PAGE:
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"Hullo, Bane," said Hagrid. "All right?"
The next chamber was so dark they couldn't see anything at all. But as they stepped into it, light suddenly flooded the room to reveal an astonishing sight.
Every time one of their men was lost, the white pieces showed no mercy. Soon there was a huddle of limp black players slumped along the wall. Twice, Ron only just noticed in time that Harry and Hermione were in danger. He himself darted around the board, taking almost as many white pieces as they had lost black ones.
"Me," he said calmly. "I wondered whether I'd be meeting you here, Potter."
"But so will we, won't we?" "Of course not," said Hermione. "Everything we need is here on this paper. Seven bottles: three are poison; two are wine; one will get us safely through the black fire, and one will get us back through the purple."
Harry had almost forgotten that the exam results were still to come, but come they did. To their great surprise, both he and Ron passed with good marks; Hermione, of course, had the best grades of the first years. Even Neville scraped through, his good Herbology mark making up for his abysmal Potions one. They had hoped that Goyle, who was almost as stupid as he was mean, might be thrown out, but he had passed, too. It was a shame, but as Ron said, you couldn't have everything in life.
Their very last exam was History of Magic. One hour of answering questions about batty old wizards who'd invented selfstirring cauldrons and they'd be free, free for a whole wonderful week until their exam results came out. When the ghost of Professor Binns told them to put down their quills and roll up their parchment, Harry couldn't help cheering with the rest.
It took quite a while for them all to get off the platform. A wizened old guard was up by the ticket barrier, letting them go through the gate in twos and threes so they didn't attract attention by all bursting out of a solid wall at once and alarming the Muggles.
Harry couldn't take it in. This couldn't be true, it couldn't.
"It's -- all -- my -- ruddy -- fault!" he sobbed, his face in his hands. I told the evil git how ter get past Fluffy! I told him! It was the only thing he didn't know, an' I told him! Yeh could've died! All fer a dragon egg! I'll never drink again! I should be chucked out an' made ter live as a Muggle!"
At eleven o'clock that night, they said good-bye to Ron in the common room and went down to the entrance hall with Neville. Filch was already there -- and so was Malfoy. Harry had also forgotten that Malfoy had gotten a detention, too.
Ron had fallen asleep in the dark common room, waiting for them to return. He shouted something about Quidditch fouls when Harry roughly shook him awake. In a matter of seconds, though, he was wide-eyed as Harry began to tell him and Hermione what had happened in the forest.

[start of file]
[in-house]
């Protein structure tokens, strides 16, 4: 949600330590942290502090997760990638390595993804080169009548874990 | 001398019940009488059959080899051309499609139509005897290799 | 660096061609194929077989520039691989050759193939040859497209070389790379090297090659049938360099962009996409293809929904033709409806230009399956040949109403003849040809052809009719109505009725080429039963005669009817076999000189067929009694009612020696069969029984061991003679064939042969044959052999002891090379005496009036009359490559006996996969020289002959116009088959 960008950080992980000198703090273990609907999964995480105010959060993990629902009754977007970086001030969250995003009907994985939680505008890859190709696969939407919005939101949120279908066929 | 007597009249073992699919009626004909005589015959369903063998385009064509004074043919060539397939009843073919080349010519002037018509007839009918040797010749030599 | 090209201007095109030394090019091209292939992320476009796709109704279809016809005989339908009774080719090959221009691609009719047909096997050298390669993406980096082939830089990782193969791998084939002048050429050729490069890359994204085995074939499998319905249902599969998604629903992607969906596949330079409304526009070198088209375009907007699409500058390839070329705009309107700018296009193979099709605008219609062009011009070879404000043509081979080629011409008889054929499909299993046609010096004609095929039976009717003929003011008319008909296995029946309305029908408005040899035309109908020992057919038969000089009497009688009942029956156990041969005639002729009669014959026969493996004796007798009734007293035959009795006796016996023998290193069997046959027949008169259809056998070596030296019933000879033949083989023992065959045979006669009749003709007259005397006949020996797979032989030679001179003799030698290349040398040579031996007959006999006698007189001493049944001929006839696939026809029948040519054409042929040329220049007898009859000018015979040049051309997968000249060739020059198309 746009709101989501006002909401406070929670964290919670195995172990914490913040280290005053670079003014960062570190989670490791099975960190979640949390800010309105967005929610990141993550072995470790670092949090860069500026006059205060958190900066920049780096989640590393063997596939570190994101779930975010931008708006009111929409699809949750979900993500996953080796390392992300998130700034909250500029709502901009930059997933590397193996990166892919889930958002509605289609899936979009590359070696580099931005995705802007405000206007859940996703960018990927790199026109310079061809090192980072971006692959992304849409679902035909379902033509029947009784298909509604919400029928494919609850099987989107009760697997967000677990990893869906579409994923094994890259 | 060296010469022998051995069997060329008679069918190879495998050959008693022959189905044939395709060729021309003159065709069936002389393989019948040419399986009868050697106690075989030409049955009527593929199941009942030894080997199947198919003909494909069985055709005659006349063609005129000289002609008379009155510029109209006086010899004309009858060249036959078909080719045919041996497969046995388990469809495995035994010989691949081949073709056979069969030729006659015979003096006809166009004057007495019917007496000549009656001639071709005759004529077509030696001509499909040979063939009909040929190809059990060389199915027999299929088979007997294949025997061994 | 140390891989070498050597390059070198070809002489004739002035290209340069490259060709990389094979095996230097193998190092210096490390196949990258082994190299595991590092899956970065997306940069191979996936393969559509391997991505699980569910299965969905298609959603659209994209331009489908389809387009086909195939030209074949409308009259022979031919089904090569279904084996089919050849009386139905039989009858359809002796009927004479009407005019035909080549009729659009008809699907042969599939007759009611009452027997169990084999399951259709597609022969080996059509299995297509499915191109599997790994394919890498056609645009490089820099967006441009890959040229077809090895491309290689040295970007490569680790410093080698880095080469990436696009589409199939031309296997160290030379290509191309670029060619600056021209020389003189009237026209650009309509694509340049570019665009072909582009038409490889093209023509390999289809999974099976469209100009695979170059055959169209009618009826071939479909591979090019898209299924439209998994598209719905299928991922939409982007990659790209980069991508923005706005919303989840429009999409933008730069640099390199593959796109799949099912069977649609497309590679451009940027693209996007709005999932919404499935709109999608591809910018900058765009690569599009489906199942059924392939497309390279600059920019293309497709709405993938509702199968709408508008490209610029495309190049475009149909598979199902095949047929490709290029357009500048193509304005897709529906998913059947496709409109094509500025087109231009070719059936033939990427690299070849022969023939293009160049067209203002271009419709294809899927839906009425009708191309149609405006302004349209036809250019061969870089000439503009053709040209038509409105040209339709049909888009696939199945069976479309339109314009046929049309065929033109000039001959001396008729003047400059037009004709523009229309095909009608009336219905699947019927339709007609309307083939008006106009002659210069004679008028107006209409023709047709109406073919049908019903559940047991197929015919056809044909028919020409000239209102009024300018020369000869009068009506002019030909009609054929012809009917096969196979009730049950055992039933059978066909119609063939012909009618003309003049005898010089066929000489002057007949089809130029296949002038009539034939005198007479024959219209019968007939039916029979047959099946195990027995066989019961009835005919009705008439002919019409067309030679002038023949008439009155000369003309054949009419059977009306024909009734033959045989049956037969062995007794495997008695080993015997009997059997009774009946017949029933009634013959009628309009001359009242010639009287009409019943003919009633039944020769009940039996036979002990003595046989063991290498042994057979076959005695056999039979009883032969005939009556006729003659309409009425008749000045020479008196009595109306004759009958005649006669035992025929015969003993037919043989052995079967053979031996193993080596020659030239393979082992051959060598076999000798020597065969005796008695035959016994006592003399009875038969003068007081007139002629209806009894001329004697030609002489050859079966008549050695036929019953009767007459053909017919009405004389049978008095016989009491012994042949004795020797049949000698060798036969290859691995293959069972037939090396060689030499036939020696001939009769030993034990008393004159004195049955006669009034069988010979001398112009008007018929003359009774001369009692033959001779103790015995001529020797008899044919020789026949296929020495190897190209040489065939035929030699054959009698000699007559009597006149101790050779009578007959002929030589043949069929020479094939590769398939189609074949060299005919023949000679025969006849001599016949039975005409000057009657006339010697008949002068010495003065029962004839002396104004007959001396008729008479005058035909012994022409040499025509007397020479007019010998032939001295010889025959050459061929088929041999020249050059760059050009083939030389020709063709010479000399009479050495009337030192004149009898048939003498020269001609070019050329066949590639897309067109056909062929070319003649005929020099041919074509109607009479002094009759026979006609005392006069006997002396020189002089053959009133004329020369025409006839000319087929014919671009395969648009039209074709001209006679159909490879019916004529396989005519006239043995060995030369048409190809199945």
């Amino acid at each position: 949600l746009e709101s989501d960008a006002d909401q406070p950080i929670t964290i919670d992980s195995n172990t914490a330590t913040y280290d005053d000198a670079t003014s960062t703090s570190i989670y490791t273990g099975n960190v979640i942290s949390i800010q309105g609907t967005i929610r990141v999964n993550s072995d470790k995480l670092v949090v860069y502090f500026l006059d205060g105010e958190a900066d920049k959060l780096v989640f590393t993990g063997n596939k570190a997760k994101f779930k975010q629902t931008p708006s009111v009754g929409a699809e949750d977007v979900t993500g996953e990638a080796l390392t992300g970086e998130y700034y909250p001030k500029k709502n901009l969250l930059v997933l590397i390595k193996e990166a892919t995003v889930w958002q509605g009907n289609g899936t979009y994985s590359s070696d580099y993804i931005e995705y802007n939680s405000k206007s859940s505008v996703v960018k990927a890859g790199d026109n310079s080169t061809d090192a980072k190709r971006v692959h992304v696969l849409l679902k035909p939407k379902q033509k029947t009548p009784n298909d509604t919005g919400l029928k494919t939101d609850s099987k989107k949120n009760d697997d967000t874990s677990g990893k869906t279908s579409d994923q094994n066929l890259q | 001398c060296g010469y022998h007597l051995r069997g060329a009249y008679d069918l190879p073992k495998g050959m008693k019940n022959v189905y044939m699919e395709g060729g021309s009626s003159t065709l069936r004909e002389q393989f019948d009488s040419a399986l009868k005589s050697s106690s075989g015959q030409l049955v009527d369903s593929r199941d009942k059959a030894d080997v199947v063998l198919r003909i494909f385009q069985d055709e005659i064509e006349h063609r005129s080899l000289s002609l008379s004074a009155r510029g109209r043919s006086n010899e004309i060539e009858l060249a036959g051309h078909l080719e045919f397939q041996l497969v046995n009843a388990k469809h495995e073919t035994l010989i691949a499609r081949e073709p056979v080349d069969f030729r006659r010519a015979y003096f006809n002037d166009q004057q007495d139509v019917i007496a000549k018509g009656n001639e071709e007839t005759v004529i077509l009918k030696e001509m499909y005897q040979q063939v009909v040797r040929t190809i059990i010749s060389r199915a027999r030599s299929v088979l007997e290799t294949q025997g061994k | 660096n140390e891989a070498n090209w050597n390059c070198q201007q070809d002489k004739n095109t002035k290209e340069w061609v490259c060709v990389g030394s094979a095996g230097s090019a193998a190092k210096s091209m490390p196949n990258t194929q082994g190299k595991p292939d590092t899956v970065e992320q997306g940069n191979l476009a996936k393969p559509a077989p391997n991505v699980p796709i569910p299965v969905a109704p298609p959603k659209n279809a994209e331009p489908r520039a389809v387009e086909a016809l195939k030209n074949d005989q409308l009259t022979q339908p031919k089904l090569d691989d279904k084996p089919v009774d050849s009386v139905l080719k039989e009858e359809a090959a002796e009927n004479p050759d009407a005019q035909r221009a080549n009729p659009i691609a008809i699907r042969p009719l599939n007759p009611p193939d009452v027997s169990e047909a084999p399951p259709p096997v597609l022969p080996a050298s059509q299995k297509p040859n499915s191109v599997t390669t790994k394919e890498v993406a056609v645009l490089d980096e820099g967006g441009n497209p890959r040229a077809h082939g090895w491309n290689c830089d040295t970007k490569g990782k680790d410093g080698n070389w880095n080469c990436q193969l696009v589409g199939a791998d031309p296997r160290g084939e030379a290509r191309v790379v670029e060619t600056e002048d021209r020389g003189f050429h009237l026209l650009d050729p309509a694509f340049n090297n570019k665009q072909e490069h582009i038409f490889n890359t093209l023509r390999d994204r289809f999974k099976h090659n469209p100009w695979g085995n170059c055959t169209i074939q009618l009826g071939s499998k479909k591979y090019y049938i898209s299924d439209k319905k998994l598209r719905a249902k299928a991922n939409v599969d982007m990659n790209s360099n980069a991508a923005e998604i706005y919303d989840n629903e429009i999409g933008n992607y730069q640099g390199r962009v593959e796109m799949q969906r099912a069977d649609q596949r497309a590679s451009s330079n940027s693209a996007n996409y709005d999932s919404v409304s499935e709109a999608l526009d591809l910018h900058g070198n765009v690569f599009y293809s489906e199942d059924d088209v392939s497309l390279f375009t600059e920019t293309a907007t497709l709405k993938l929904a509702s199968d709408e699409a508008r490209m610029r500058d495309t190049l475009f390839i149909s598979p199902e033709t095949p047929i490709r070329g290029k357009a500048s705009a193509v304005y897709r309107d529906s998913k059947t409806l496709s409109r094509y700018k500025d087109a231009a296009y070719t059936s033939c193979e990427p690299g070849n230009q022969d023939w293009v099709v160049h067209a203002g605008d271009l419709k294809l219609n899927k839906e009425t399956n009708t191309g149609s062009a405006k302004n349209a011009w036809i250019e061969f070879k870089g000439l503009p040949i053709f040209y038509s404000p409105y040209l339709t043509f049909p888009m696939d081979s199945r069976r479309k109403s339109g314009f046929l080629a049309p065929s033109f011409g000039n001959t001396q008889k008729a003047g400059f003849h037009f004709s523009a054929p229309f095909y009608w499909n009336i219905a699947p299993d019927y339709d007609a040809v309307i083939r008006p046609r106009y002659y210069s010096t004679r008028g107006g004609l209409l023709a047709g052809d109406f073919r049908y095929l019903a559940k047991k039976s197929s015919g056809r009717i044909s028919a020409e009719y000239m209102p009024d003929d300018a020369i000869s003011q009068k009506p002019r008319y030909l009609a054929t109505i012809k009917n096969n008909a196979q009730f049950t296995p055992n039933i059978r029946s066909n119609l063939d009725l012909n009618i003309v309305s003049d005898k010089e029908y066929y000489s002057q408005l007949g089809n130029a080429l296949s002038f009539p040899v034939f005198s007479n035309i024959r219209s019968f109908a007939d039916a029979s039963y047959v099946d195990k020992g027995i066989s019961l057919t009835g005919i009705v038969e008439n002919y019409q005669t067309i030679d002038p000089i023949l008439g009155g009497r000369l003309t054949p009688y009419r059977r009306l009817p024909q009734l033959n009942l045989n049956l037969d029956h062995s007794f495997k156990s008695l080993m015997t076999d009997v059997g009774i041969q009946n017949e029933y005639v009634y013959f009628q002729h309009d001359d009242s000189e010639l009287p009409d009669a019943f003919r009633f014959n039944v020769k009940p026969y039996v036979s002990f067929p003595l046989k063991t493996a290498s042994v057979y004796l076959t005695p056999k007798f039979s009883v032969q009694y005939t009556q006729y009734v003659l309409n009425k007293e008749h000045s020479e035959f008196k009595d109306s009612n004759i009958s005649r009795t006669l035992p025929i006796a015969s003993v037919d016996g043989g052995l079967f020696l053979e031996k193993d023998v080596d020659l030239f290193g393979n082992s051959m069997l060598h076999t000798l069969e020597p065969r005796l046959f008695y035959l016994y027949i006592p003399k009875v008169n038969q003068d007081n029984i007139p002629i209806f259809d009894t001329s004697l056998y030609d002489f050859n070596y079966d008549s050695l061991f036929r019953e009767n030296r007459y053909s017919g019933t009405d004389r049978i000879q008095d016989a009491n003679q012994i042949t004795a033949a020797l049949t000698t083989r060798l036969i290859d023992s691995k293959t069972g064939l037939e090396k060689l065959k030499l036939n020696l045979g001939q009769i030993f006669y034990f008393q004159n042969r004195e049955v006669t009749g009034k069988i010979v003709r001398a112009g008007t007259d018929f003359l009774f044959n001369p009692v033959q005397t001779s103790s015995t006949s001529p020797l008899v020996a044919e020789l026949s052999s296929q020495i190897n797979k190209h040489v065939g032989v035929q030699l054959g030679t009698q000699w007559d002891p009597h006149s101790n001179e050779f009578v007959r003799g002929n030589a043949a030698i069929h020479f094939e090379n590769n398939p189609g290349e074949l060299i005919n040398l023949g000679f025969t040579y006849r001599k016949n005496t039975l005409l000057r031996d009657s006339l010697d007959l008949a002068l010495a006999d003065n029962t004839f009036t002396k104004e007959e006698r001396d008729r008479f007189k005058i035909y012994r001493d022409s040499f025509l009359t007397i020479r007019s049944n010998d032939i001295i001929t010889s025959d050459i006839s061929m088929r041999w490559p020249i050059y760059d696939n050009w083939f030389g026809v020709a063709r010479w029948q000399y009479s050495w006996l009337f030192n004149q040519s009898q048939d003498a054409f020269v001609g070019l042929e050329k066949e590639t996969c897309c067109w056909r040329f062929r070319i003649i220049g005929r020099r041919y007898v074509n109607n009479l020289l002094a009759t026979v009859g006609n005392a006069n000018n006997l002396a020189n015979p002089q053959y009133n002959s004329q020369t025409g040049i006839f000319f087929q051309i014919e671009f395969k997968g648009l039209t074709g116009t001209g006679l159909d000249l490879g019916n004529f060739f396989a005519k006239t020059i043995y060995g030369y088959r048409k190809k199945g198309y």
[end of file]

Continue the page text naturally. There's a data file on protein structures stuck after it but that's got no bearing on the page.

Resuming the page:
I bet you'll think twice about breaking a school rule again, won't you, eh?" he said, leering at them. "Oh yes... hard work and pain are the best teachers if you ask me.... It's just a pity they let the old punishments die out... hang you by your wrists from the ceiling for a few days, I've got the chains still in my office, keep 'em well oiled in case they're ever needed.... Right, off we go, and don't think of running off, now, it'll be worse for you if you do."
Harry's mind was racing.
"Now, as I understand it, the house cup here needs awarding, and the points stand thus: In fourth place, Gryffindor, with three hundred and twelve points; in third, Hufflepuff, with three hundred and fifty-two; Ravenclaw has four hundred and twenty-six and Slytherin, four hundred and seventy- two."
"You drink that," said Harry. "No, listen, get back and get Ron. Grab brooms from the flying- key room, they'll get you out of the trapdoor and past Fluffy -- go straight to the owlery and send Hedwig to Dumbledore, we need him. I might be able to hold Snape off for a while, but I'm no match for him, really.";
So Harry set off into the heart of the forest with Malfoy and Fang. They walked for nearly half an hour, deeper and deeper into the forest, until the path became almost impossible to follow because the trees were so thick. Harry thought the blood seemed to be getting thicker. There were splashes on the roots of a tree, as though the poor creature had been thrashing around in pain close by. Harry could see a clearing ahead, through the tangled branches of an ancient oak.。
"We'll be lucky ter catch anythin' now, with the racket you two were makin'. Right, we're changin' groups -- Neville, you stay with me an' Hermione, Harry, you go with Fang an' this idiot. I'm sorry," Hagrid added in a whisper to Harry, "but he'll have a harder time frightenin' you, an' we've gotta get this done."。